Can colon cancer symptoms be something else?
Colorectal cancer can seem a lot like some common gastrointestinal (GI) disorders, including hemorrhoids, irritable bowel syndrome (IBS), an infection, or inflammatory bowel diseases (IBD), such as Crohn’s disease or ulcerative colitis. They usually have many of the same symptoms.
What cancers are associated with colon cancer?
People who have had colon cancer can get any type of second cancer, but they have an increased risk of:
- A second colon cancer (This is different from the first cancer coming back.)
- Rectal cancer.
- Oral cavity and oropharynx.
- Stomach cancer.
- Small intestine cancer.
- Anal cancer.
- Bile duct cancer.
- Uterine cancer.
What symptoms did you have before being diagnosed with colon cancer?
Diarrhea, constipation, or feeling that the bowel does not empty completely. General abdominal discomfort, such as frequent gas pains, bloating, fullness and/or cramps. Constant feeling of fatigue or tiredness. New onset anemia diagnosed on routine lab work.
What does poop look like with colon cancer?
Usually, the stools (poop) of the patients with colon cancer may have the following characteristics: Black poop is a red flag for cancer of the bowel. Blood from in the bowel becomes dark red or black and can make poop stools look like tar. Such poop needs to be investigated further.
How do you feel with colon cancer?
Colon cancer can cause both constipation and diarrhea. A person may feel cramp-like pain in the stomach. The stool may be streaked or mixed with blood. In rectal cancer, the most common symptom is usually bleeding when going to the bathroom.
Can colon cancer be on the outside of the colon?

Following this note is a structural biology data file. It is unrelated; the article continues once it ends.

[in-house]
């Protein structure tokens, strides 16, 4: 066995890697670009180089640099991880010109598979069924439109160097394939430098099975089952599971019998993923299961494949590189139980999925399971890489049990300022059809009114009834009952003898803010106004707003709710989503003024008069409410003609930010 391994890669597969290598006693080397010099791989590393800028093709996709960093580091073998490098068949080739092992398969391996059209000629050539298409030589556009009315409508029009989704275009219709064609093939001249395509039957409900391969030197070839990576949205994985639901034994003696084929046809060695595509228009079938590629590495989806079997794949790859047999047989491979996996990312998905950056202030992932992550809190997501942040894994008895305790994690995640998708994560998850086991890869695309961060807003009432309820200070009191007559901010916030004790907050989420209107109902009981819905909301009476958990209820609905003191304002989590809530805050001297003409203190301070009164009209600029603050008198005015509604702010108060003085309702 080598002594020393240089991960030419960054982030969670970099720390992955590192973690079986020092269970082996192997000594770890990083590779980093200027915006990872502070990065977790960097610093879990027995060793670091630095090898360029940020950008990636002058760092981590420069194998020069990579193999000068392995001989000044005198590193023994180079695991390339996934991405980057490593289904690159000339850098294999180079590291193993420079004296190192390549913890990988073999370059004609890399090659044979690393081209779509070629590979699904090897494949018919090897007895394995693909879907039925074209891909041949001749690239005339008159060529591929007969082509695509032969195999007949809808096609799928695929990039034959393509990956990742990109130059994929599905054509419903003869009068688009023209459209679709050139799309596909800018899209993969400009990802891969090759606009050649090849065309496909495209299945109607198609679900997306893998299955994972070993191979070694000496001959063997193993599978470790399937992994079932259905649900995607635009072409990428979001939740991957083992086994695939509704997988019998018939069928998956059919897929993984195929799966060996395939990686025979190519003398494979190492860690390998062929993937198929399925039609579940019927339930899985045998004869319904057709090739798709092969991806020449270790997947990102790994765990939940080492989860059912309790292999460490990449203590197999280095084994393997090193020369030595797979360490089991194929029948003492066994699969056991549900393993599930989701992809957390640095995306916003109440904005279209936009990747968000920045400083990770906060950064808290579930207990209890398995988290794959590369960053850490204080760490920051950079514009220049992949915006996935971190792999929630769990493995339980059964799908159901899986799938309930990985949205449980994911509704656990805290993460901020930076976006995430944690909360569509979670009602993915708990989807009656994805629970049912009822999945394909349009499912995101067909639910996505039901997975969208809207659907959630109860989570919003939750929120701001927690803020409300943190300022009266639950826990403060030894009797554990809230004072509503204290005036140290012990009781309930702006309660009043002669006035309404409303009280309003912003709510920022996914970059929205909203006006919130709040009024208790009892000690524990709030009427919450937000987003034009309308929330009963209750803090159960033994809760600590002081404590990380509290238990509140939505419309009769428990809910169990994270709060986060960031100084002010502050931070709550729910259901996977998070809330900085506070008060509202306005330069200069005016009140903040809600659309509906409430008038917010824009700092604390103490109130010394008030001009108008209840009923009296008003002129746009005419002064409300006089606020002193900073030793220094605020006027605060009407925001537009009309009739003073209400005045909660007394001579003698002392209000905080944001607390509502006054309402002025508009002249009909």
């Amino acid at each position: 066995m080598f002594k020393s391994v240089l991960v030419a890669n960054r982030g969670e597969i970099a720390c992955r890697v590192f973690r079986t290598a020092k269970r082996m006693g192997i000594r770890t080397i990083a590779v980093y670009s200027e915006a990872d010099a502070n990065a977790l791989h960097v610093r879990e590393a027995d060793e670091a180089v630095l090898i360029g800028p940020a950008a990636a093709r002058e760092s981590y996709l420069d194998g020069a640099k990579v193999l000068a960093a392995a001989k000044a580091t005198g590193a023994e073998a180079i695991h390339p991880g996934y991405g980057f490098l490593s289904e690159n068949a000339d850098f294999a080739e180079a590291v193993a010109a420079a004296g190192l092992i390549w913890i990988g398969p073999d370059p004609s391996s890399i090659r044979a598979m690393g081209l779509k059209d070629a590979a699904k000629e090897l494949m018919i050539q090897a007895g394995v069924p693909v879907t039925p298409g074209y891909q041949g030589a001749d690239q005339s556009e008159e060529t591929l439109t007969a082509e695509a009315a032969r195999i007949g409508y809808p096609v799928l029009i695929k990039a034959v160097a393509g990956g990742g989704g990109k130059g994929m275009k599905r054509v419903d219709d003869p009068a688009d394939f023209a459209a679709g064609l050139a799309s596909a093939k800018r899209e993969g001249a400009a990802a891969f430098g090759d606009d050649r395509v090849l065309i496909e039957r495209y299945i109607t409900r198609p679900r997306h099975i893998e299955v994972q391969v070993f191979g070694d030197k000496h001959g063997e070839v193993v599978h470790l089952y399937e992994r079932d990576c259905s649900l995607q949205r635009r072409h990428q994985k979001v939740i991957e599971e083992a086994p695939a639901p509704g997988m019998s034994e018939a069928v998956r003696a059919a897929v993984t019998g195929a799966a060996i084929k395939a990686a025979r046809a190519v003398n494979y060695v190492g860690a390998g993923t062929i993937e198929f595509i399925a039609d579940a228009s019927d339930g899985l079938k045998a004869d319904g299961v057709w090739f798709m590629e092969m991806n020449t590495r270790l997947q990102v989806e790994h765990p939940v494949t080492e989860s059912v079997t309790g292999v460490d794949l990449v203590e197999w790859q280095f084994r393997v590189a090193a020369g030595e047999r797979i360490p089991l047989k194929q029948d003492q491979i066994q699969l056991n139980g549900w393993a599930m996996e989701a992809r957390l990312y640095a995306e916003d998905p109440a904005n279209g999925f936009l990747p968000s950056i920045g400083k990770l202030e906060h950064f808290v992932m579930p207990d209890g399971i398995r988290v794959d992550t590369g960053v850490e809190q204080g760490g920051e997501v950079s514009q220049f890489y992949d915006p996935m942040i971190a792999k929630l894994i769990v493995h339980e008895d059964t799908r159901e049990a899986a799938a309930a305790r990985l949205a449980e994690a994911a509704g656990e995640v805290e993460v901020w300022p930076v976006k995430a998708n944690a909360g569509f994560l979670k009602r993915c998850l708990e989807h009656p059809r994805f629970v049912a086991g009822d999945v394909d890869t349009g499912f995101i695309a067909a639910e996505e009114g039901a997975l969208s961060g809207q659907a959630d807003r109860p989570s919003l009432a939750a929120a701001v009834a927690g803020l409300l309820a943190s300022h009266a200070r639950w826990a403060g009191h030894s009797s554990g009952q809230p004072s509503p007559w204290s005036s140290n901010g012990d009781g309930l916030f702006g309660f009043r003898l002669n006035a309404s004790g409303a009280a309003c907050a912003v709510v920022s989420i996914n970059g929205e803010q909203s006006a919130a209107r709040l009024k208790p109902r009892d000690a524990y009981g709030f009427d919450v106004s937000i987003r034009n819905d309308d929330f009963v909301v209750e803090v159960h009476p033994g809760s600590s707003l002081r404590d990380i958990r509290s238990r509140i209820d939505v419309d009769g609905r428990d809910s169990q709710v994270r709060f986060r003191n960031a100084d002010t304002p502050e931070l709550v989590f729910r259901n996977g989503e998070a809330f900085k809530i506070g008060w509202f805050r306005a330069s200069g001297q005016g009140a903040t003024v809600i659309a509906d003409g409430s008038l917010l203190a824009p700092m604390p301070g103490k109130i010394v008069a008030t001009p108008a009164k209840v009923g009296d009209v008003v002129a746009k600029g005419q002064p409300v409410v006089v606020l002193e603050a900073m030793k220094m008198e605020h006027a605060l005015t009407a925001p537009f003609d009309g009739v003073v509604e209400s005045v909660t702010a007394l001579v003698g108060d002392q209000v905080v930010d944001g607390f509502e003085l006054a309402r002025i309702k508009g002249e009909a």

Your doctor may also call it metastatic or stage IV disease. Although it’s outside your colon or rectum, it’s still colorectal cancer, and doctors treat it with drugs for that disease.
What are the odds of getting colon cancer?
Lifetime risk of colorectal cancer
Overall, the lifetime risk of developing colorectal cancer is: about 1 in 23 (4.3%) for men and 1 in 25 (4.0%) for women. A number of other factors (described in Colorectal Cancer Risk Factors) can also affect your risk for developing colorectal cancer.
Where are most colon cancers found?
The sigmoid colon is the most common site for cancer of the colon. Rectal carcinoma is the most common cancer of the lower gastrointestinal tract.
How do you rule out colon cancer?
In addition to a physical examination, the following tests may be used to diagnose colorectal cancer.
- Colonoscopy. …
- Biopsy. …
- Biomarker testing of the tumor. …
- Blood tests. …
- Computed tomography (CT or CAT) scan. …
- Magnetic resonance imaging (MRI). …
- Ultrasound. …
- Chest x-ray.
Can you have colon cancer for years and not know it?
Colon cancer is typically slow-growing, starting as a benign polyp that eventually becomes malignant. This process may occur over many years without producing any symptoms. Once colon cancer has developed, it may still be years before it is detected.
How long can you live with untreated colon cancer?
The results showed the median survival of patients to be 24 months (range 16–42). One-year survival was found to be 65% while the 2-year survival was found to be 25%.